I just wrote like I always do. Lots of people ask me that, and I only started thinking about that after people started asking me about it. If you write to please someone else, I don’t know if it’s just me that can see through it, but I can see through myself. It feels very fake.
Do the words come easy?
Sometimes. A lot of the times, no and yes. It’s all over the place. Sometimes it starts with a good, strong idea then it takes like a year. One of the songs on the album, ‘Dead Fox’, I used to drive to and from Sydney all the time and I just had one idea – taxidermied kangaroos and possum Jackson Pollock. I had those two lines for almost a year, thinking “Oh my god they’re soooo clever! This is gonna be so good!” Then I’d try and write the song and it would be shit, really shit. I dunno what ended up happening, maybe I stopped thinking about it. Then I was happy with how it sounded.
Is the writing part of your brain always idling, looking for inspiration, or do you have to turn it on and off?
I never shut it off. I like puzzles and word games, I always try to rearrange letters into other words, do a lot of, starting with the same letter – what’s it called?
Yep! That’s it. I do it just to amuse myself.
Where does that come from? What kinds of media were you taking in as a kid? I know The Simpsons shaped my brain at an early age.
I think I have a lot of that as well, we watched The Simpsons every night. It feels like you can relate at least one situation every day to a Simpsons episode. I read a lot as a kid, [I was] really into Roald Dahl. I think a lot of that comes across – the way he played with words, the way he wrote slightly twisted, funny-ish tales. I dunno. Just puzzles. Mum and dad used to push us. I’d get books for Christmas instead of computer games and shit. It was probably good in the long run.
Your lyrics get a lot of attention, but you’ve got some sick riffs, especially on the album. Is there a similar process in terms of lyrics and riffs, and composition in general?
It’s a bit different, but it all matches up in weird ways. With the songs, I didn’t muck around with them too much with structure and re-arrangement. Sometimes you piece three riffs together that you think will be three different songs, but they work well together as three different parts of the one song. I definitely stepped up from the two EPs, which were more experiments with structure. I really attempted to write songs, a couple of times, that had a verse and a bridge and a chorus. Which I did, and it was fun to have that change. I tried different things [and] it always comes from weird places.
It’s a loud rock record. Does that come from touring? Or having Bones, Dave and Dan [Luscombe] in there in the studio? Or with Burke [Reid] on the desk?
We did it at Head Gap, which is in Preston. We were in there for 10 days, pretty long days. We had a week before at Bakehouse where I showed everybody the songs.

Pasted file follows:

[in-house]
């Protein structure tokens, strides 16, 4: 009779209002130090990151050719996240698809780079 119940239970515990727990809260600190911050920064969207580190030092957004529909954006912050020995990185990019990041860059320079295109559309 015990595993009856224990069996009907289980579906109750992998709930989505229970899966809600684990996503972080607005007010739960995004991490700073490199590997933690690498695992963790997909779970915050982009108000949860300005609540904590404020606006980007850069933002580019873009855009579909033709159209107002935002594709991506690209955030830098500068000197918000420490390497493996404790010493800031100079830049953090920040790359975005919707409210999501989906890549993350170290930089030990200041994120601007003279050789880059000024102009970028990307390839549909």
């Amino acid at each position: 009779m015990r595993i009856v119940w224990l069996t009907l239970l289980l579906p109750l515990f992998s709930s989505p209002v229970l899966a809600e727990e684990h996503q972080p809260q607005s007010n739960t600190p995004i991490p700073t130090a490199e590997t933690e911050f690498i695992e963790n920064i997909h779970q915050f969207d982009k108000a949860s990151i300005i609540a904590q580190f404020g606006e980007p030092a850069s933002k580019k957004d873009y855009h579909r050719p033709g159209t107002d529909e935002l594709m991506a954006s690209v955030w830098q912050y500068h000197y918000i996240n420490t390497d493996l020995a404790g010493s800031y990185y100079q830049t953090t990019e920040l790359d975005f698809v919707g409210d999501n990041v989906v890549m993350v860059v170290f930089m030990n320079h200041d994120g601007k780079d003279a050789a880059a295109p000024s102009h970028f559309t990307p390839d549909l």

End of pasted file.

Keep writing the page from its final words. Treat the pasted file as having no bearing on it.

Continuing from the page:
Were you doing any of them live beforehand?
No… no we weren’t. Afterwards we put them in. I was still writing a lot of the songs. My time management skills are lacking, at times. Showing the band at the last minute. I like doing it that way, capturing that moment. It was a fun process. The first EP, I wrote it all by myself, recorded it all with a band. I wrote a lot of it at 3am when I got home from work, in a sharehouse, so it was very quiet. I think that’s one of the biggest differences between the energy on the first EP, and even the second EP, and now the album. You can hear how timid the first EP is. I did a lot of the vocals at home on the first EP – they’re quiet because I didn’t want people to fucking hear me singing. Then we started playing live as a band and those songs gradually began to change as they were being played by other people, because people were always coming in and out [of the band]. By the time we did the album we were solid. The three of us were solid because we’d been touring so long, and Dan [Luscombe] was just in and out with [his band] The Drones and whatever. He can float in and out with his eyes closed and still play some fuckin’ sick solo. The energy, we got a lot tighter, we had that chance to get really loud. We’d rehearse at The Tote, have a couple of beers, and play as fucking loud as we wanted. It was really fun, as opposed to rehearsing in the back room of our house and having the neighbours come over to complain. It was nice, that gradual rise of rock.
How does Dan coming in and out of the group affect you as a guitarist? You’re a sick guitarist, but do you take relief sharing the load?
It’s been a real eye opener for me. When I got the first band together I always had someone else playing second guitar because I wrote all these lead lines that I liked. We did one tour, the Big Scary tour, and I found myself without a guitarist because everyone was always playing in other bands and I didn’t want to pull anyone away from their other projects. We did that tour, and it pushed me as a guitarist to become better, to hold court as the lone guitarist. It was a really good thing. Then we toured overseas, all these festivals as a three-piece. Around that time Dan was in and out, playing with him gave me ideas and inspiration. It was a good thing to learn.